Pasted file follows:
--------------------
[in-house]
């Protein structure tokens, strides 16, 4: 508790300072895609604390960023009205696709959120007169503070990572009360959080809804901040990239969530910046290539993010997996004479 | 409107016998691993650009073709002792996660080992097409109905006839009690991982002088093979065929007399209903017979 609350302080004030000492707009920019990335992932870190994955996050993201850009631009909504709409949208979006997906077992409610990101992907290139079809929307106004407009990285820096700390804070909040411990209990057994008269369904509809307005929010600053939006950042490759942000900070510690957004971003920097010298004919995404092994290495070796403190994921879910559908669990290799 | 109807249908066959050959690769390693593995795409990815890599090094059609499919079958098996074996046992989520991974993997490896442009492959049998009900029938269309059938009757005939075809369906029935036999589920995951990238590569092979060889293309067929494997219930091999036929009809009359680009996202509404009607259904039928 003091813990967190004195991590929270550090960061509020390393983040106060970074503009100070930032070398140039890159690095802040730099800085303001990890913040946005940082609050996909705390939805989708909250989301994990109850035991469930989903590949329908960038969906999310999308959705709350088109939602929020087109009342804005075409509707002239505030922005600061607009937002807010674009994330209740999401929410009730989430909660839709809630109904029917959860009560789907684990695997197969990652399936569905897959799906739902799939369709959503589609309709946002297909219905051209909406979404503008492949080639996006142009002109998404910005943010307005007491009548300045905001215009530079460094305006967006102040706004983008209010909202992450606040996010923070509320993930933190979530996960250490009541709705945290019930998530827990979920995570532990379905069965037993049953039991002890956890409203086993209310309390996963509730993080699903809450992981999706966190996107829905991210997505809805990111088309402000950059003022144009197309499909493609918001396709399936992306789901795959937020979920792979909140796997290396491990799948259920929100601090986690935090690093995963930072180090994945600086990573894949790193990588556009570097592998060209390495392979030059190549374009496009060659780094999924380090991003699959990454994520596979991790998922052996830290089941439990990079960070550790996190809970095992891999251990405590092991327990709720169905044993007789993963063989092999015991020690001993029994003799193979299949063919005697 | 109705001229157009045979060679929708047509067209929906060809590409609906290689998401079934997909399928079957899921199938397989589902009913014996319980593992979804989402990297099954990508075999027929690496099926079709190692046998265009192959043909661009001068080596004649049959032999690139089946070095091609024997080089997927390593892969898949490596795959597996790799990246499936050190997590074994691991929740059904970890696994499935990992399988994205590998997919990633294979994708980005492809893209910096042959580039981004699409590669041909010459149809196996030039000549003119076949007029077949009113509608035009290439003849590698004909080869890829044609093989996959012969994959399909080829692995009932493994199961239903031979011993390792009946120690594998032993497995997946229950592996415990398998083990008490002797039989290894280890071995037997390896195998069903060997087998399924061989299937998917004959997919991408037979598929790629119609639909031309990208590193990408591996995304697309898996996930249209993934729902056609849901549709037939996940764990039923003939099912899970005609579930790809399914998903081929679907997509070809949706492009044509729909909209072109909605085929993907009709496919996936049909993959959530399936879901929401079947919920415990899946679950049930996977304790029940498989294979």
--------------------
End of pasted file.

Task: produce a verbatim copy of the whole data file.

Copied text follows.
[in-house]
């Protein structure tokens, strides 16, 4: 508790300072895609604390960023009205696709959120007169503070990572009360959080809804901040990239969530910046290539993010997996004479 | 409107016998691993650009073709002792996660080992097409109905006839009690991982002088093979065929007399209903017979 609350302080004030000492707009920019990335992932870190994955996050993201850009631009909504709409949208979006997906077992409610990101992907290139079809929307106004407009990285820096700390804070909040411990209990057994008269369904509809307005929010600053939006950042490759942000900070510690957004971003920097010298004919995404092994290495070796403190994921879910559908669990290799 | 109807249908066959050959690769390693593995795409990815890599090094059609499919079958098996074996046992989520991974993997490896442009492959049998009900029938269309059938009757005939075809369906029935036999589920995951990238590569092979060889293309067929494997219930091999036929009809009359680009996202509404009607259904039928 003091813990967190004195991590929270550090960061509020390393983040106060970074503009100070930032070398140039890159690095802040730099800085303001990890913040946005940082609050996909705390939805989708909250989301994990109850035991469930989903590949329908960038969906999310999308959705709350088109939602929020087109009342804005075409509707002239505030922005600061607009937002807010674009994330209740999401929410009730989430909660839709809630109904029917959860009560789907684990695997197969990652399936569905897959799906739902799939369709959503589609309709946002297909219905051209909406979404503008492949080639996006142009002109998404910005943010307005007491009548300045905001215009530079460094305006967006102040706004983008209010909202992450606040996010923070509320993930933190979530996960250490009541709705945290019930998530827990979920995570532990379905069965037993049953039991002890956890409203086993209310309390996963509730993080699903809450992981999706966190996107829905991210997505809805990111088309402000950059003022144009197309499909493609918001396709399936992306789901795959937020979920792979909140796997290396491990799948259920929100601090986690935090690093995963930072180090994945600086990573894949790193990588556009570097592998060209390495392979030059190549374009496009060659780094999924380090991003699959990454994520596979991790998922052996830290089941439990990079960070550790996190809970095992891999251990405590092991327990709720169905044993007789993963063989092999015991020690001993029994003799193979299949063919005697 | 109705001229157009045979060679929708047509067209929906060809590409609906290689998401079934997909399928079957899921199938397989589902009913014996319980593992979804989402990297099954990508075999027929690496099926079709190692046998265009192959043909661009001068080596004649049959032999690139089946070095091609024997080089997927390593892969898949490596795959597996790799990246499936050190997590074994691991929740059904970890696994499935990992399988994205590998997919990633294979994708980005492809893209910096042959580039981004699409590669041909010459149809196996030039000549003119076949007029077949009113509608035009290439003849590698004909080869890829044609093989996959012969994959399909080829692995009932493994199961239903031979011993390792009946120690594998032993497995997946229950592996415990398998083990008490002797039989290894280890071995037997390896195998069903060997087998399924061989299937998917004959997919991408037979598929790629119609639909031309990208590193990408591996995304697309898996996930249209993934729902056609849901549709037939996940764990039923003939099912899970005609579930790809399914998903081929679907997509070809949706492009044509729909909209072109909605085929993907009709496919996936049909993959959530399936879901929401079947919920415990899946679950049930996977304790029940498989294979």